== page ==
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10 Things You Didn't Know about Carra Wu

Carra Wu is a person of some note in the world of cryptocurrencies. This is because she has become a cryptocurrency investor for the venture capital firm Andreessen Horowitz even though she is still in her 20s. Something that has resulted in a fair amount of interest from cryptocurrency enthusiasts.

1. Born and Raised in the Suburbs of Chicago, IL

Wu was born and raised in the suburbs of Chicago, IL. Chances are good that interested individuals can guess that the Chicago metropolitan area is huge. This can be seen in how it is the third-largest metropolitan area that can be found in the United States. Moreover, this can be seen in how it just makes the list of the 40 largest metropolitan areas that can be found in the entire world. There was a time when the Chicago metropolitan area was seeing its population fall. However, said figure has been rising in more recent times.

2. Did Ballet

At one point in time, Wu was a member of the Harvard Ballet Company, which suggests a fair amount of commitment to the art form. Nowadays, more people are doing ballet than ever before. However, it isn't hard to see why people tend to be less than enthused about pursuing an actual career as a ballet dancer. The number of applicants exceeds the number of available positions, meaning that there is fierce competition for them. Unsurprisingly, this means that ballet dancers tend not to be paid very well, as shown by how ballet teachers tend to be better-compensated than ballet dancers. On top of this, ballet is just very demanding even for people who are in their physical prime.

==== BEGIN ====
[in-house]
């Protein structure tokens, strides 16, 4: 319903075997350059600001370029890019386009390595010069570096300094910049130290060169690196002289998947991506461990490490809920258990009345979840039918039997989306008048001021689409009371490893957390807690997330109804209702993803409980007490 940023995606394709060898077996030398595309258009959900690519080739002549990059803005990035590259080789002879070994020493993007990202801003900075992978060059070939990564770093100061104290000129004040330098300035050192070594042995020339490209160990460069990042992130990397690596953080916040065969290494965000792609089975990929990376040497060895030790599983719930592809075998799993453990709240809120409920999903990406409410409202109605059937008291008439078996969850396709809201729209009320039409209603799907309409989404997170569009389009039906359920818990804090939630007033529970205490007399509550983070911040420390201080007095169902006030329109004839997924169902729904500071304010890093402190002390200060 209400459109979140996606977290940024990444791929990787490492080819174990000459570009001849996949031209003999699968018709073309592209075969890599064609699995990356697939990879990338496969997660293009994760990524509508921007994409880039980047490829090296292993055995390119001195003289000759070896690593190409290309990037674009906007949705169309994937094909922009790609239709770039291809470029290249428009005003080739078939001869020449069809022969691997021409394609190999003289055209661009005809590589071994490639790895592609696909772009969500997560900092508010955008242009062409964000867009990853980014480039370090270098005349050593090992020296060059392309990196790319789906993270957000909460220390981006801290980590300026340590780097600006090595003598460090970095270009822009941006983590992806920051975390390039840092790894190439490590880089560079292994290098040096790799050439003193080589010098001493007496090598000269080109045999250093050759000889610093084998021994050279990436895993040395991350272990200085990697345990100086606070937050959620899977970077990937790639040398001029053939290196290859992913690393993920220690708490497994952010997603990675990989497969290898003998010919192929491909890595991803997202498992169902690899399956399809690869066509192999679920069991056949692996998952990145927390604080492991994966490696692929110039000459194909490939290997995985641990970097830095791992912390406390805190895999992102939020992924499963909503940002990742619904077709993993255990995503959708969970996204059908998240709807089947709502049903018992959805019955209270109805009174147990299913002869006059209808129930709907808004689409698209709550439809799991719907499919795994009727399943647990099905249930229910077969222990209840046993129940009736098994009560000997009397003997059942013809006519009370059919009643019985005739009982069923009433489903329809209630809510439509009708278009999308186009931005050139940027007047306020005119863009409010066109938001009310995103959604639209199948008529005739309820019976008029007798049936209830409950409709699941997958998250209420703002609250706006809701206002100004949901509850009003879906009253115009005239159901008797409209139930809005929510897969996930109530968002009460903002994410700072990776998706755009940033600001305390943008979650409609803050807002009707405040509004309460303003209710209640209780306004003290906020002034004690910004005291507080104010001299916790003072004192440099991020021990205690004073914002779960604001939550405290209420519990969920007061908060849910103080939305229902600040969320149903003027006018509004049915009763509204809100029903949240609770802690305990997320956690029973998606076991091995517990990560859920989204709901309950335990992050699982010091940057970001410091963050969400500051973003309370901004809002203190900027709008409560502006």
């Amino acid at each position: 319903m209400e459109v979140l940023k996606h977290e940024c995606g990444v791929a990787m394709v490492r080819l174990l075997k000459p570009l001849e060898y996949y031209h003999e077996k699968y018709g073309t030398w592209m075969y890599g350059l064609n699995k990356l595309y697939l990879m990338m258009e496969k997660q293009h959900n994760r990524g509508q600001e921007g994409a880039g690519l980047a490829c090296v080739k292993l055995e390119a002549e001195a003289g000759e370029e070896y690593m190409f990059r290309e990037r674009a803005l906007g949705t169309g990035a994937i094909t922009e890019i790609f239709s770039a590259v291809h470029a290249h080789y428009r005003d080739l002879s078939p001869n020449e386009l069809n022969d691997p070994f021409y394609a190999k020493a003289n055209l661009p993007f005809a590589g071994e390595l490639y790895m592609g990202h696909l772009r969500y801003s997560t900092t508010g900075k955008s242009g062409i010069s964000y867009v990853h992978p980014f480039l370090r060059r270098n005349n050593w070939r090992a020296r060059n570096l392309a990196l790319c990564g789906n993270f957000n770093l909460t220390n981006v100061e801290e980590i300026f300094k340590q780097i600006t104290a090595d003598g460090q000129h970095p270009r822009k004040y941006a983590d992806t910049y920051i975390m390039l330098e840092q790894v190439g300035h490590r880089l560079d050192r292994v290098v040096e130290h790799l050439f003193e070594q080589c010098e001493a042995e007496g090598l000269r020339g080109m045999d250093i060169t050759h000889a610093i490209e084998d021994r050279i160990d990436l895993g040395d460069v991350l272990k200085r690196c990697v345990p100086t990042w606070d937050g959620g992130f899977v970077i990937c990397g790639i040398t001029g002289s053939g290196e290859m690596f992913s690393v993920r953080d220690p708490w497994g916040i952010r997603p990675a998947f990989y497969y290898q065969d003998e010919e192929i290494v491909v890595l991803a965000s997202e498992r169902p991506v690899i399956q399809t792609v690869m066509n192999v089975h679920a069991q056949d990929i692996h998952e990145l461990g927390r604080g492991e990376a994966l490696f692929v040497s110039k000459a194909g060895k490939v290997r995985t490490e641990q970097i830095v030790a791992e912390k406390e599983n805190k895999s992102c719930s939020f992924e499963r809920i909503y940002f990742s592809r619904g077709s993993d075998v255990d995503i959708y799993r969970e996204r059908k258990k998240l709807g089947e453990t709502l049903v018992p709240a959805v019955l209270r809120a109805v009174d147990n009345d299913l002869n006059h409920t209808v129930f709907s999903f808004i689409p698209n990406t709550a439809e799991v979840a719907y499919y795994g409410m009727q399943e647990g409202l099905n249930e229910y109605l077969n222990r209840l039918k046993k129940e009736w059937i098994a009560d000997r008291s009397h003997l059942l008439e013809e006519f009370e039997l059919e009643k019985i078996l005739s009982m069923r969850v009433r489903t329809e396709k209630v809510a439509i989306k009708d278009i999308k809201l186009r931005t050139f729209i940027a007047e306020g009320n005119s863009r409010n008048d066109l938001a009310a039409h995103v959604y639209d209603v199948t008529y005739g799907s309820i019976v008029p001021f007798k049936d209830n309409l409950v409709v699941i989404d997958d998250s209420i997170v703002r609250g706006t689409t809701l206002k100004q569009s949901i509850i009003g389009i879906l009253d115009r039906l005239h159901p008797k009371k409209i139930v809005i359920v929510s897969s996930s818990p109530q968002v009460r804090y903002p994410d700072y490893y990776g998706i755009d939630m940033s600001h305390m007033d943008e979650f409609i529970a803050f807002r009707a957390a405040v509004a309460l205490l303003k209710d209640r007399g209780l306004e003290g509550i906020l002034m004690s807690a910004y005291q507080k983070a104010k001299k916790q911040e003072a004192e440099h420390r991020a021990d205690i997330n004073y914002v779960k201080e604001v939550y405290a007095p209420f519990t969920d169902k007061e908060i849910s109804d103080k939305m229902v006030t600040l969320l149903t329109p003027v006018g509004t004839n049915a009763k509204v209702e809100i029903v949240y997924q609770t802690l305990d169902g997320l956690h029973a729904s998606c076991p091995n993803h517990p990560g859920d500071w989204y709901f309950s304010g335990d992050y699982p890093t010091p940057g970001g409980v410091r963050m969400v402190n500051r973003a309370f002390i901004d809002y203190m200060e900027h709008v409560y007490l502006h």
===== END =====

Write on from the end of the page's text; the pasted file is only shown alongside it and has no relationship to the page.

3. Is Trilingual

It is interesting to note that Wu is trilingual. She speaks both English and Chinese at a native level. Furthermore, Wu is good enough with Spanish to claim a professional working proficiency.

4. Went to Harvard University

Education-wise, Wu went to Harvard University, which is one of the most famous universities that can be found in the entire world. However, she is better-known for dropping out of the school when she saw a suitable opportunity come up. Apparently, when Wu was at Harvard University, she studied applied mathematics. Said field is very wide-ranging in nature, which makes sense because applied mathematics can see use for a wide range of purposes in a wide range of contexts.